Parental Controls – The Power of the Hostname

I recently joined a technology group on Facebook with 10s of thousands of people in it that focuses on parenting and the use of technology. One of the questions I saw asked if it was okay for their 11 year old boy to use a specific app on Oculus that has chat functionality.

The answer is a firm no, it’s not safe. His age will be obvious. I know I stood out playing World of Warcraft at 14, with comments saying my balls had not dropped yet, cursing, singing about plastic Jesus, and so on. It wasn’t the safest of environments because I had to play with the 20+ crowd. There was only one other person my age out of 40+.

With that said, I strongly believe that they should still be able to use the technology just without the chat functionality. While some apps are heavily integrated due to it being a core component of the game play (working together, for instance), not every app works this way.

Let’s say it’s not a core component. This is where self-hosting comes into play. Ideally, self-hosting would allow private servers for the kid and their family or friends (set up by parents) to play in a safe and secure environment. Unfortunately, self-hosting in this way is rare and takes away from the real experience. It’s also usually community supported and developed, so it has no official support. While ideal, it’s probably not feasible on a large scale any time soon. Maybe in 8-12 years that may be different.

So what can we do now? If this was sitting on Biden’s desk and he had to come up with a solution, what could he do? Thanks to SSL certs being restricted on mobile devices (due to bots / spam, a direct product of a leaked protocol, which is the conversation between your device and their servers) it isn’t exactly easy to restrict content. It’s difficult to say that every company is required to offer parental controls too, as they are extremely expensive to implement, often requiring a multi-user family account system and a policy system.

There is another solution though, and it could be done relatively easy. The solution? DNS.

DNS is cheap to have multiple. It requires minimal development time and the resources itself don’t cost anything in this situation as it would be using subdomains. So what is DNS? You use it all the time already, it’s domain name services and it’s what turns into an IP address like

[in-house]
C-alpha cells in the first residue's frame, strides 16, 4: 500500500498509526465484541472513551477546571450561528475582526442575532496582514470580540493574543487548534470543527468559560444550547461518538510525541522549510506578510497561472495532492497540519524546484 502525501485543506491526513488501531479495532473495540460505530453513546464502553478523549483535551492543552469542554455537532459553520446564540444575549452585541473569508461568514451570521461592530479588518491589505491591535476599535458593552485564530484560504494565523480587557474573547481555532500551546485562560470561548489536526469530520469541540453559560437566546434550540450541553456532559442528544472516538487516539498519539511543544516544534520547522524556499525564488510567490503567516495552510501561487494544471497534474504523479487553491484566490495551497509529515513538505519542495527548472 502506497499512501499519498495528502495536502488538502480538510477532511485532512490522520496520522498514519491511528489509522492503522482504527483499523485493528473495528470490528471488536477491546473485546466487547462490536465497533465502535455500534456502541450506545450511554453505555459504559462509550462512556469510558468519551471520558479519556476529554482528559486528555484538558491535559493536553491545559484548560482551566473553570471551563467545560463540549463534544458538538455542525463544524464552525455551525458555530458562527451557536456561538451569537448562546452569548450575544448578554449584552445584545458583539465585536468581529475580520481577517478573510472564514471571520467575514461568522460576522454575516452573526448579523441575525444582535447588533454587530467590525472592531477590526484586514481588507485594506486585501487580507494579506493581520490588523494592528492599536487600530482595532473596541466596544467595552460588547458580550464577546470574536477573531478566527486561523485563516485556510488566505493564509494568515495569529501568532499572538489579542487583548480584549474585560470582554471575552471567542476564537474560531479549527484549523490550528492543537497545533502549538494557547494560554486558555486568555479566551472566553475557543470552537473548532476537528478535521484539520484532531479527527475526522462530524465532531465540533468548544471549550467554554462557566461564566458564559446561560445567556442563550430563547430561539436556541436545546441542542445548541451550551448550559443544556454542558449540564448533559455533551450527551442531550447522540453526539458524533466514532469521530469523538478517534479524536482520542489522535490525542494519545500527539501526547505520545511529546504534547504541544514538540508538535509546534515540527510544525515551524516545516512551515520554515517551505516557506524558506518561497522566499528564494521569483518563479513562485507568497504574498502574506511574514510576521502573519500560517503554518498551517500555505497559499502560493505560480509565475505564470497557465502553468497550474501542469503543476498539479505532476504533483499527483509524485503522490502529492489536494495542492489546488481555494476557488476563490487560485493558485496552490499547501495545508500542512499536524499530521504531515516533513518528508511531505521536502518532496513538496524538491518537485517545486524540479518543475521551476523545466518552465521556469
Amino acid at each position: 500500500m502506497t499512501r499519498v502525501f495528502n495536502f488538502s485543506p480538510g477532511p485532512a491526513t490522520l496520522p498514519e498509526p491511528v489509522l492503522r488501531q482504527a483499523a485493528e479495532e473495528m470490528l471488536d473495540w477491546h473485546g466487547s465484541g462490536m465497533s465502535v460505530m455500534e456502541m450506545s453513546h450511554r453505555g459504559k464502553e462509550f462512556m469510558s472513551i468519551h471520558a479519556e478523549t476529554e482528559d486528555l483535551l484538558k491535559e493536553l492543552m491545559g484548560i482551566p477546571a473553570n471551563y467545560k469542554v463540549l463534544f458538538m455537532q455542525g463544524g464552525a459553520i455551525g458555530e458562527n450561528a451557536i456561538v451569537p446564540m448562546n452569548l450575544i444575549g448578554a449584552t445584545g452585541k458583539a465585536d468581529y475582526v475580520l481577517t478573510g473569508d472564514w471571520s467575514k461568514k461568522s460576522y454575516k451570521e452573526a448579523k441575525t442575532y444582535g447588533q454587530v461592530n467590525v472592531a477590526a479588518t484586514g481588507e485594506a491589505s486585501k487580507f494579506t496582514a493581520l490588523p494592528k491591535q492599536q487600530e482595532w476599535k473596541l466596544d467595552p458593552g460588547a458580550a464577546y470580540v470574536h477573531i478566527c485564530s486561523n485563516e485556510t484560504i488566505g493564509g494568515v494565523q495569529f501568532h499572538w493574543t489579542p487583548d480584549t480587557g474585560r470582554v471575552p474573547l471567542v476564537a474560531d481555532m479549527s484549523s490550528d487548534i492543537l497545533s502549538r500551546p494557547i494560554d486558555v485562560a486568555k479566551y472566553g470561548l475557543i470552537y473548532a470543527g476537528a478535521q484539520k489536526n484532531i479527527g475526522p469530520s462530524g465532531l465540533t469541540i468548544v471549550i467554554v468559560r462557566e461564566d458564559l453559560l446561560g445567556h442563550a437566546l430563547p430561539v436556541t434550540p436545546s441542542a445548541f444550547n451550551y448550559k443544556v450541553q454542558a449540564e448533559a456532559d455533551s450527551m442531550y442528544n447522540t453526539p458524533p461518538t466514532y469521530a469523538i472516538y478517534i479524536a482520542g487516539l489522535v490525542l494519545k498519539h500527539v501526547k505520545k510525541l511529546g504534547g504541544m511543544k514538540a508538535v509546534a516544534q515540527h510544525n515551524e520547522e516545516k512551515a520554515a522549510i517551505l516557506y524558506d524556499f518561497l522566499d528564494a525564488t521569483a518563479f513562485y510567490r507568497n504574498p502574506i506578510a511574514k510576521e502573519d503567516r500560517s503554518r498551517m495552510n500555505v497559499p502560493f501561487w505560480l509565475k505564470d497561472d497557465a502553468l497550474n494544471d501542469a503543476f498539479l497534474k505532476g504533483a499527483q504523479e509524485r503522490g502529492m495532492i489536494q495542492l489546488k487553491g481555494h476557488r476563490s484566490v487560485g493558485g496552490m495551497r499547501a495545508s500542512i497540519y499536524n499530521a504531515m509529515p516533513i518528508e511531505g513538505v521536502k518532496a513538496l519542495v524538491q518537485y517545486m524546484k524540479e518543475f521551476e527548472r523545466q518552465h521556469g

I propose that a standard be set so that different categories of functionality require different subdomains. The subdomain precedes the dot in subdomains.regulardomain.tld. By using a subdomain, you would easily have the ability to block select features. For example, sharing your location on Snapchat could report to In this case, by blocking this domain, the functionality ceases to work.

In the Oculus example, it may be that needs to be blocked. These blocks can be toggled on and off and done through parental DNS software such as openDNS, in an enterprise firewall, or even the self-hosted PiHole that does the exact same thing for advertisements. By designing the software with the ability to block select services in mind, parents stand a chance at protecting their children online. It also opens the products up to be used in an education environment.

Some of this may be doable already, and it would likely take an enterprise firewall’s logging capabilities to help you assess what is being used and apply a block to it, but if the legal system encouraged a method of running app infrastructure that allowed for this it would be guaranteed. It’s no more difficult of a request than the age verification for adult websites, and comparative in usefulness, if not better, as the site functionality can be singled out and blocked outright.

If you were wondering, I use Arista, formerly Untangle, for my enterprise firewall in the home. Full disclosure: I’m actually a partner. It runs about $150/year and can run in a virtual machine or on some old hardware. OpenDNS’s DNS based protection can be set up on the devices as well, either via broadcast through your router or set manually.

Of course the DNS can often only be set for WiFi networks and not cellular, but that could change with a bill. Hopefully Americans can handle this one without Europe for a change. It could even double as an ad blocking bill for children as it’s the same technology.

Edit: Android actually lets you set the DNS using the Private DNS feature. This could be used in conjunction with OpenDNS for family web filtering on a child’s mobile devices. At least until they figure it out. Learn more here:

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